I was ready to upload a blog post when domestic terrorists flooded the U.S. Capitol with the predictable outcome. In light of that, I am saving the planned post “Hooters and Smoke Breaks” for a later time and have written more relevant thoughts below.
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I had things to do on January 6. Most of them didn’t get done.
Like many of you I was glued to the TV, watching a dangerous, far-right invasion of the U.S. Capitol building. Also like many of you, there were a couple of hours in the afternoon when I wasn’t sure what the outcome might be. No, I wasn’t concerned about a coup – I was concerned about peace, safety, reason.
The scenes were surreal. Tellingly, Trump flags outnumbered the Stars and Stripes and a Confederate flag patrolled the halls after the mob gained access. Almost lost in the whole muddle were the baseball bats, spears, handguns, pipe bombs, molotov cocktails, a truck with stashed weapons, and a cache of zip-tie handcuffs(!). A temporary gallows and noose were erected. A wooden cross. An Aushwitz t-shirt. The latest number is five people dead, two violently.
But disruption of a Congressional work day was the least important thing that happened in that caldron of fear and anger. Most sobering of all was that the rampaging crowd was blindly motivated, then enflamed, by the self-serving lies of a sociopath.
Paradoxically, crosses and Jesus slogans floated through the crowd along with the extremist idols. The pulse of the crowd was dangerously anti-Christ, or as Republican Senator Ben Sasse described it, “wicked”.
Who could have seen this insanity coming?
Rational people, that’s who.
dancing with the devil
It was always going to end in some bizarre way. June 6 was the obvious and natural consequence of dancing with the devil – playing along with the lies and manipulations of the past four-plus years. I’m not even sure we have seen the worst yet.
But my frustration has never been been directed at Donald Trump only – he has always been a broken person. There are plenty of fingers to be pointed but in my mind there is one culprit that rises above the rest: conservative evangelicals. Not all are complicit of course, but far too many are.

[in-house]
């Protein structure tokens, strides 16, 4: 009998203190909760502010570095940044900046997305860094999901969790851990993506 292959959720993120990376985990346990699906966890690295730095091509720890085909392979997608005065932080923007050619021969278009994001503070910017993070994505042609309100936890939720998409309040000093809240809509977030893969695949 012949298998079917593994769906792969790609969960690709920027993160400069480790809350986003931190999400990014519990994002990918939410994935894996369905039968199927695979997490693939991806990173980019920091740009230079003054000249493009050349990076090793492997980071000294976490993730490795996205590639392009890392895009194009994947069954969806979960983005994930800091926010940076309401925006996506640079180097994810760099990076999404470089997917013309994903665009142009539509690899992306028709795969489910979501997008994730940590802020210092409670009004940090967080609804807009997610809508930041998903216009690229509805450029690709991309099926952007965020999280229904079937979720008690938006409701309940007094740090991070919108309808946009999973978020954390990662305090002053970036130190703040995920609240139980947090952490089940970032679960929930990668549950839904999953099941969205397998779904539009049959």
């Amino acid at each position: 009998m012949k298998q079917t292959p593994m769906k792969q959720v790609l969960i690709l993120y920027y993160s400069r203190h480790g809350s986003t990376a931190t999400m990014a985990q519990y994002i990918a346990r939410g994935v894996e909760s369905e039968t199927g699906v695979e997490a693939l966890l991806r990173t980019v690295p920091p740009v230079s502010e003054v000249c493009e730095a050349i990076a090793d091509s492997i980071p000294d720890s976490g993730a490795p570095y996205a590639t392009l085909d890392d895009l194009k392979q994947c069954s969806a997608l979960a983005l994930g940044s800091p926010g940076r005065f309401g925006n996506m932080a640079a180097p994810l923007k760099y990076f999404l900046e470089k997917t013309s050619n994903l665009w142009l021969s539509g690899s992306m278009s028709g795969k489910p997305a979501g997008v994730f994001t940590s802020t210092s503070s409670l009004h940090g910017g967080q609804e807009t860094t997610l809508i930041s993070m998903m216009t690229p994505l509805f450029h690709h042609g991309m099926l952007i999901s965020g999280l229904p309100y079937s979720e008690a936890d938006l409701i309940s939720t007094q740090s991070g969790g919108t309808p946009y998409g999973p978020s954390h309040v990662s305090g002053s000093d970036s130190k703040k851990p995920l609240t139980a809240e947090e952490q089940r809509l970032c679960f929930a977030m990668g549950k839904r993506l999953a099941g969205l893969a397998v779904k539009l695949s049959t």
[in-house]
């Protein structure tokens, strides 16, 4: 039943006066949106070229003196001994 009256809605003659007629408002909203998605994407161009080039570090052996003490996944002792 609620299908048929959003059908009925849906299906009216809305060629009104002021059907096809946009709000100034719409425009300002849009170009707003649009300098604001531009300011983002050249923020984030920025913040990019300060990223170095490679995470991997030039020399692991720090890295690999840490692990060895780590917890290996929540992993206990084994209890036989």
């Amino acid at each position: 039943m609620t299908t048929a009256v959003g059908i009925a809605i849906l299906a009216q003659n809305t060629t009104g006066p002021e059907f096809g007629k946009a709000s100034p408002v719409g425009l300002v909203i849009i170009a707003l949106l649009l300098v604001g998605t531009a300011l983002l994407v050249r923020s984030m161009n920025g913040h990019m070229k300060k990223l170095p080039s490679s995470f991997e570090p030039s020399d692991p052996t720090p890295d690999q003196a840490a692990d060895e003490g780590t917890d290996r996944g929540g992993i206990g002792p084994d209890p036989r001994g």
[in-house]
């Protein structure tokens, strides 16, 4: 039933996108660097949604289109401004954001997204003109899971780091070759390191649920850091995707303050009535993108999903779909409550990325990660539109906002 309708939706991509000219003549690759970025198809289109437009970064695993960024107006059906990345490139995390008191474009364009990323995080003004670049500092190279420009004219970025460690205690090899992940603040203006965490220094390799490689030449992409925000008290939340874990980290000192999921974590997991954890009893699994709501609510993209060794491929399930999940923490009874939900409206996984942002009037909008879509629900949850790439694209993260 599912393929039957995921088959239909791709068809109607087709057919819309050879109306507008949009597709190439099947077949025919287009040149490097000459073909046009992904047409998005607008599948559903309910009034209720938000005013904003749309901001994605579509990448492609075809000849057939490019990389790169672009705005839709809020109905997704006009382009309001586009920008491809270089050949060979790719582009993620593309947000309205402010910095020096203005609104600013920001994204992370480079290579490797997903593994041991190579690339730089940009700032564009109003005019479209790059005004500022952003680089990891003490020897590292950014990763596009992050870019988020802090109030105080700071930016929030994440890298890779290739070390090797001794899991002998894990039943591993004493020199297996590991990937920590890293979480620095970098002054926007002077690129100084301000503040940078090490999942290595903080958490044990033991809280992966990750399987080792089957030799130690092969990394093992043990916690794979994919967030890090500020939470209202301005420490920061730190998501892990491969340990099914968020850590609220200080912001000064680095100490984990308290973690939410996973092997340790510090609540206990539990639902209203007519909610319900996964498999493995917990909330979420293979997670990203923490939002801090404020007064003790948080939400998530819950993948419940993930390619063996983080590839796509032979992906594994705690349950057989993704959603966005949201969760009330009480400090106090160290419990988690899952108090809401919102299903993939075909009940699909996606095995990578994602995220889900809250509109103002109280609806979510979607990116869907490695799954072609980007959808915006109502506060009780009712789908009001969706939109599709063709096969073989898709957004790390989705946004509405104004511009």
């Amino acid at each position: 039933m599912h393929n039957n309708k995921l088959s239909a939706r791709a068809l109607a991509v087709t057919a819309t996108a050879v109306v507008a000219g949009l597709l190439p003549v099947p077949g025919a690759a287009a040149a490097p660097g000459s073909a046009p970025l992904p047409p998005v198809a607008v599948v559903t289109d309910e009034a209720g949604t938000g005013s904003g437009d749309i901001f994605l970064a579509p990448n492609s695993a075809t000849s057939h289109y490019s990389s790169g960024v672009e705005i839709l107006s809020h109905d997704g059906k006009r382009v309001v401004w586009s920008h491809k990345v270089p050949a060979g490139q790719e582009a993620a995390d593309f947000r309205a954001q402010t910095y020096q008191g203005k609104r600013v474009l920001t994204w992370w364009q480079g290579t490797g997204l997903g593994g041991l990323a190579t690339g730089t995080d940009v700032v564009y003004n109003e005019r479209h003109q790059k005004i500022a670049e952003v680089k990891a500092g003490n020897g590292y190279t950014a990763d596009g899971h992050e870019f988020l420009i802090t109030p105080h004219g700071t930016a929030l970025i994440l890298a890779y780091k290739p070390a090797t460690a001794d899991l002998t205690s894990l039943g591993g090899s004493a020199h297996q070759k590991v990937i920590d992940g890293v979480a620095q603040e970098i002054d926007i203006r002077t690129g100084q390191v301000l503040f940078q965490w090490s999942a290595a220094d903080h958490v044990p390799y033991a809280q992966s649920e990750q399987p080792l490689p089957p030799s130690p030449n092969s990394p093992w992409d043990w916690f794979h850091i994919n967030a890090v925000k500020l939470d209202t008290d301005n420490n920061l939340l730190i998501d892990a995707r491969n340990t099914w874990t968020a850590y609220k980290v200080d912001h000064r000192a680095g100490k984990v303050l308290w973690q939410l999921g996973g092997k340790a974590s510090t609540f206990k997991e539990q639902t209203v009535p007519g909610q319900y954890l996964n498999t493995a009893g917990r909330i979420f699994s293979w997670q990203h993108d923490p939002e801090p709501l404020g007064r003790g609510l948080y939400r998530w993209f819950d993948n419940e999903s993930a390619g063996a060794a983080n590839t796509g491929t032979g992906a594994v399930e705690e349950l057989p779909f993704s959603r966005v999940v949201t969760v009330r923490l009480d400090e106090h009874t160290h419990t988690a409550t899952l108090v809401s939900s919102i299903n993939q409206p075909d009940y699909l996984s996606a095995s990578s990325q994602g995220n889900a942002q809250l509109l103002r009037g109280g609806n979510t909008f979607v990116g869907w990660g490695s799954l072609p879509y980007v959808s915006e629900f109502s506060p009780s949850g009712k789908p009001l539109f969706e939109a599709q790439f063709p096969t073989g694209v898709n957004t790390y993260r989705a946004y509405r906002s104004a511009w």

In the 2016 election 82% of evangelicals voted for Trump. Without overwhelming evangelical support his crime family would never have occupied the White House in the first place. Nevertheless, even after four consecutive years of lies, chaos and open immorality, the number only dropped to 79% in the 2020 election.
Both fundamentalists and charismatics have been willing bed-partners with Trump for years, buying into his world because he said the things they wanted to hear. From Paula White to Franklin Graham to John MacArthur to the My Pillow guy, they walked in lock-step with conspiracy theorists, criminals, Russian spy agencies, and white supremacists.
Unsurprisingly, Trump never cared about the court evangelicals but allowed them to pray and preen around him in order to milk their support. Their lust for power was fuelled by their own ambition, stubbornness, and narrow view of God. They blurred their beliefs and misled millions of good people to do the same. In fact, they sacrificed us all on the altar of their idolatry.
Someone posted this quote from Voltaire: “Those who can make you believe absurdities can make you commit atrocities.” Just watch the violent video of the the sadistic, clawing crowd crushing the police officer in a doorway. By definition a mob is violent, irrational and selfish – a picture of evil.
The insurrectionists were still on the grounds of the capital when right wing sources began repeating the now disproven theory that Antifa was involved. This fits with their pattern of showing no remorse or concern for the most horrendous acts, then redirecting blame onto someone else. Watch for it: this calloused gaslighting technique is pure manipulation and brainwashing, and is common among Trump evangelicals.